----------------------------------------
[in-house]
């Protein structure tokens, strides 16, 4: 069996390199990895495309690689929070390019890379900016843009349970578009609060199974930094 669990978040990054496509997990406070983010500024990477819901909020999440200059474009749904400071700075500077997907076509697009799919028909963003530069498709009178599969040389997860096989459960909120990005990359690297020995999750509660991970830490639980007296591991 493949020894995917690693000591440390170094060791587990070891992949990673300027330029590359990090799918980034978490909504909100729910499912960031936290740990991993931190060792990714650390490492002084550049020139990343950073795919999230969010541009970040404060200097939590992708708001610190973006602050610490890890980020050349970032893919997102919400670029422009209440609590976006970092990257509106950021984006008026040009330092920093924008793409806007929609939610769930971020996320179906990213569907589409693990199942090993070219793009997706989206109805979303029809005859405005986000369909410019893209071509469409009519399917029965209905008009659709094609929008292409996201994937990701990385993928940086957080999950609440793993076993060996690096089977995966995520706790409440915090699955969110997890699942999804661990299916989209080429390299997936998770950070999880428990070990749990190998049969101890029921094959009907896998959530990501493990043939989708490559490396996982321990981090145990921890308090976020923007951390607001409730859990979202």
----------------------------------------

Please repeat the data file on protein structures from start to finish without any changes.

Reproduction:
[in-house]
């Protein structure tokens, strides 16, 4: 069996390199990895495309690689929070390019890379900016843009349970578009609060199974930094 669990978040990054496509997990406070983010500024990477819901909020999440200059474009749904400071700075500077997907076509697009799919028909963003530069498709009178599969040389997860096989459960909120990005990359690297020995999750509660991970830490639980007296591991 493949020894995917690693000591440390170094060791587990070891992949990673300027330029590359990090799918980034978490909504909100729910499912960031936290740990991993931190060792990714650390490492002084550049020139990343950073795919999230969010541009970040404060200097939590992708708001610190973006602050610490890890980020050349970032893919997102919400670029422009209440609590976006970092990257509106950021984006008026040009330092920093924008793409806007929609939610769930971020996320179906990213569907589409693990199942090993070219793009997706989206109805979303029809005859405005986000369909410019893209071509469409009519399917029965209905008009659709094609929008292409996201994937990701990385993928940086957080999950609440793993076993060996690096089977995966995520706790409440915090699955969110997890699942999804661990299916989209080429390299997936998770950070999880428990070990749990190998049969101890029921094959009907896998959530990501493990043939989708490559490396996982321990981090145990921890308090976020923007951390607001409730859990979202």